Wednesday, July 4, 2018

Game of the Day 3

Time to move away from Lasker, and on to "My Best Games 1905-1954" by Tartakower. Takrtakower, like Alekhine, wrote 2 volumes of best games, and these are both included in this book. I decided to pick a random game, so as I'm 51 years old, I chose game 51 from volume 1, Tartakower-Marshall New York 1924.

Of course, New York 1924 goes down as being one of the greatest tournaments in history. It was a star studded field with Lasker, Capablanca and Alekhine all playing. Marshall finished 4th behind the big 3, while Tartakower struggled and could only finish 8th. In his book, Tartakower entitles every game and he called this one:

Transmission of Weaknesses

The position he had in mind was this one. Black has a weakness on d5, but it isn't easy to direct an attack against it, so Tartakower changes the weakness to c6 which can be attacked easily on the c-file. 13.Nxc6 bxc6 14.Ne5 Bd7 15.Nxd7 Nxd7 16.Bxg7 Kxg7 17.Rc1 and the position has changed significantly.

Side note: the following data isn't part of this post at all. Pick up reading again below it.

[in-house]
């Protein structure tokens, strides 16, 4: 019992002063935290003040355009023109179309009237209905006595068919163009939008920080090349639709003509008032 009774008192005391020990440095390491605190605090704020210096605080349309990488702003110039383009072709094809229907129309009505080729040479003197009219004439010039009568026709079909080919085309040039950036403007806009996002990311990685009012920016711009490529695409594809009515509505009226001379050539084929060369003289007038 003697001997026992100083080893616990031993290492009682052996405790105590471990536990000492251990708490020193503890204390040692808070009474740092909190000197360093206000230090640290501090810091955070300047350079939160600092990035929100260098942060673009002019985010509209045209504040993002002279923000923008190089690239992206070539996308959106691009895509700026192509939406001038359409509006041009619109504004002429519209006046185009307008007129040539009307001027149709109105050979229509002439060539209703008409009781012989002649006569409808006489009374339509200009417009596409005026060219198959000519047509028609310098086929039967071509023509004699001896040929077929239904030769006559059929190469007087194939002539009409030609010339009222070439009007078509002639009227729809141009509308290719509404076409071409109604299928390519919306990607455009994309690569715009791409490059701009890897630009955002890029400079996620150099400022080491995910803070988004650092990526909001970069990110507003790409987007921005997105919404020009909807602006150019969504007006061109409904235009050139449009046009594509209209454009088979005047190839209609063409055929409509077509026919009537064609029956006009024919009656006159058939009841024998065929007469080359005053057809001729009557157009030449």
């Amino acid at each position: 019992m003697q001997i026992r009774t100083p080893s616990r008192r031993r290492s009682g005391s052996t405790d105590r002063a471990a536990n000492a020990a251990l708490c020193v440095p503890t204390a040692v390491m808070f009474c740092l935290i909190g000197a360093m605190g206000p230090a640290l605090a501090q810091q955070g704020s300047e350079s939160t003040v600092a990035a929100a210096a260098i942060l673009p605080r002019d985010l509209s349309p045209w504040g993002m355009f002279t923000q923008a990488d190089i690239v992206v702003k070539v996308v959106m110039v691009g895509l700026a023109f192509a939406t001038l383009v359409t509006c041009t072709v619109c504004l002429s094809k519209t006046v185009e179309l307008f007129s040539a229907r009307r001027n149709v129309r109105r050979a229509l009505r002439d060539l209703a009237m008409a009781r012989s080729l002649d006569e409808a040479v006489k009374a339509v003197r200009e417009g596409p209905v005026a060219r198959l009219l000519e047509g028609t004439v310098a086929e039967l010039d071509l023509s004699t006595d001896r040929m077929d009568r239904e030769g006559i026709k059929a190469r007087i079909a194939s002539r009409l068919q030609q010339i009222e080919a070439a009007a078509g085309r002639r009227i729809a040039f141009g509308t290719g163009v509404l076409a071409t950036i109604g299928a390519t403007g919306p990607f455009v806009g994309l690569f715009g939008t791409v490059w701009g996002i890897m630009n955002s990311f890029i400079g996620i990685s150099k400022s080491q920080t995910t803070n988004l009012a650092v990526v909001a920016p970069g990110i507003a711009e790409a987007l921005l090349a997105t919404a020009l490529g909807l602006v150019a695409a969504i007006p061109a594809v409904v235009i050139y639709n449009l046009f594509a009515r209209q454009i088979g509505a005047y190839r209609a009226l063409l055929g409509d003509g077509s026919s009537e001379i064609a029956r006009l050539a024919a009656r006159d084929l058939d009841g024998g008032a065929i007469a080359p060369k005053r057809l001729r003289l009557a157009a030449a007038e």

Black's c-pawn is immobile as it must protect d5, so it becomes a fixed weakness that can be piled up on. Meanwhile, Black has no counterplay so White can be said to have a stable plus. It is not enough to win, but Black is on the defence here. Marshall played 17..Qf6 here which perhaps wasn't best (maybe 17..Qb6 was a better direction to try).

Tartakower played 18.e3 relieving himself of any possibility of losing the e-pawn and a move he would probably need to play anyway if he continues with a slow build up. Tartakower makes no mention of another possibility in this position. 18.e4!? taking advantage of the fact that Black's d-pawn is pinned. After a trade of pawns on d5, a new weakness has been created, an isolated pawn on d5, while White will also have a 2-1 majority on the Queen side. A typical line would continue after 18.e4 Nb6 19.exd5 cxd5 20.a4 Rad8 21.a5 Nc8 when Black is feeling the squeeze.

Tartakower was quite wordy in his analysis, which might appeal to some and not to others. However, this is a theme which occurs in many games, and also a missed opportunity that spoils advantages. It is a skill to play against a weakness, and a bigger skill to transfer the weakness to a more easily attacked point. Here's the full game with Tartakower's analysis which is well worth a read. He rips into Marshall somewhat!


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